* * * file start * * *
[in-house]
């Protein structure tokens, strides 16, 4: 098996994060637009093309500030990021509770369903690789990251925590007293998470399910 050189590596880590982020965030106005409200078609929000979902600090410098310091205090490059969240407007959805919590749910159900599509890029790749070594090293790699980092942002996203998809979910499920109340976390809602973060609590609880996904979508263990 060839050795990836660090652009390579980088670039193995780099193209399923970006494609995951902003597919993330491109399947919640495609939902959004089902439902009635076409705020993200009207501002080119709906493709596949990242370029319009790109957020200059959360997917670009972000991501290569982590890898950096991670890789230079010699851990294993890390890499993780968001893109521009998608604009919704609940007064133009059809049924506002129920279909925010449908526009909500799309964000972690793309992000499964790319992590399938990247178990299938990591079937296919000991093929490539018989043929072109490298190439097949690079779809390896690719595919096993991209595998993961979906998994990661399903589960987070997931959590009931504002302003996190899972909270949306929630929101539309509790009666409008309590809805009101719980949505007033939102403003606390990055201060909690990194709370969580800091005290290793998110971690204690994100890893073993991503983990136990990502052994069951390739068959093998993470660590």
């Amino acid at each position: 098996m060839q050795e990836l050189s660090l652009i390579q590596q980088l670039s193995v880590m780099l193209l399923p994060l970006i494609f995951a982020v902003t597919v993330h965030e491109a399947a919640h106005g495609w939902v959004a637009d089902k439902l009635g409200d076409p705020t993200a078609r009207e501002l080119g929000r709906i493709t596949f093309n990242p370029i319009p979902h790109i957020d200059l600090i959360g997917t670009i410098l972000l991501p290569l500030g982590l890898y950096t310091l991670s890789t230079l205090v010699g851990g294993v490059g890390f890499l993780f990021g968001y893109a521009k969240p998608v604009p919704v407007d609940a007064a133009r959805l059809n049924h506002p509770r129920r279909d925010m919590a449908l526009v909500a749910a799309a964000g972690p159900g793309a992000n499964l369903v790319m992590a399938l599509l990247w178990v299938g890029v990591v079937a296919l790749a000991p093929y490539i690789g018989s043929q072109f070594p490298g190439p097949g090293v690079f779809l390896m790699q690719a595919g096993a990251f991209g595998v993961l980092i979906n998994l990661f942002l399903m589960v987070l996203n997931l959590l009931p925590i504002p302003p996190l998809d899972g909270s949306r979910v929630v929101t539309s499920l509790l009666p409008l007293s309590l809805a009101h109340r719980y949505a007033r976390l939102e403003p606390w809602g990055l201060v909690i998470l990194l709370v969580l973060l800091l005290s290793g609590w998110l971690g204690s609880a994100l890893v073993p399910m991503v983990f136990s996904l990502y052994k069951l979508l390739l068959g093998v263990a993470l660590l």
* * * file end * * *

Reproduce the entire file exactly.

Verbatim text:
[in-house]
């Protein structure tokens, strides 16, 4: 098996994060637009093309500030990021509770369903690789990251925590007293998470399910 050189590596880590982020965030106005409200078609929000979902600090410098310091205090490059969240407007959805919590749910159900599509890029790749070594090293790699980092942002996203998809979910499920109340976390809602973060609590609880996904979508263990 060839050795990836660090652009390579980088670039193995780099193209399923970006494609995951902003597919993330491109399947919640495609939902959004089902439902009635076409705020993200009207501002080119709906493709596949990242370029319009790109957020200059959360997917670009972000991501290569982590890898950096991670890789230079010699851990294993890390890499993780968001893109521009998608604009919704609940007064133009059809049924506002129920279909925010449908526009909500799309964000972690793309992000499964790319992590399938990247178990299938990591079937296919000991093929490539018989043929072109490298190439097949690079779809390896690719595919096993991209595998993961979906998994990661399903589960987070997931959590009931504002302003996190899972909270949306929630929101539309509790009666409008309590809805009101719980949505007033939102403003606390990055201060909690990194709370969580800091005290290793998110971690204690994100890893073993991503983990136990990502052994069951390739068959093998993470660590």
């Amino acid at each position: 098996m060839q050795e990836l050189s660090l652009i390579q590596q980088l670039s193995v880590m780099l193209l399923p994060l970006i494609f995951a982020v902003t597919v993330h965030e491109a399947a919640h106005g495609w939902v959004a637009d089902k439902l009635g409200d076409p705020t993200a078609r009207e501002l080119g929000r709906i493709t596949f093309n990242p370029i319009p979902h790109i957020d200059l600090i959360g997917t670009i410098l972000l991501p290569l500030g982590l890898y950096t310091l991670s890789t230079l205090v010699g851990g294993v490059g890390f890499l993780f990021g968001y893109a521009k969240p998608v604009p919704v407007d609940a007064a133009r959805l059809n049924h506002p509770r129920r279909d925010m919590a449908l526009v909500a749910a799309a964000g972690p159900g793309a992000n499964l369903v790319m992590a399938l599509l990247w178990v299938g890029v990591v079937a296919l790749a000991p093929y490539i690789g018989s043929q072109f070594p490298g190439p097949g090293v690079f779809l390896m790699q690719a595919g096993a990251f991209g595998v993961l980092i979906n998994l990661f942002l399903m589960v987070l996203n997931l959590l009931p925590i504002p302003p996190l998809d899972g909270s949306r979910v929630v929101t539309s499920l509790l009666p409008l007293s309590l809805a009101h109340r719980y949505a007033r976390l939102e403003p606390w809602g990055l201060v909690i998470l990194l709370v969580l973060l800091l005290s290793g609590w998110l971690g204690s609880a994100l890893v073993p399910m991503v983990f136990s996904l990502y052994k069951l979508l390739l068959g093998v263990a993470l660590l």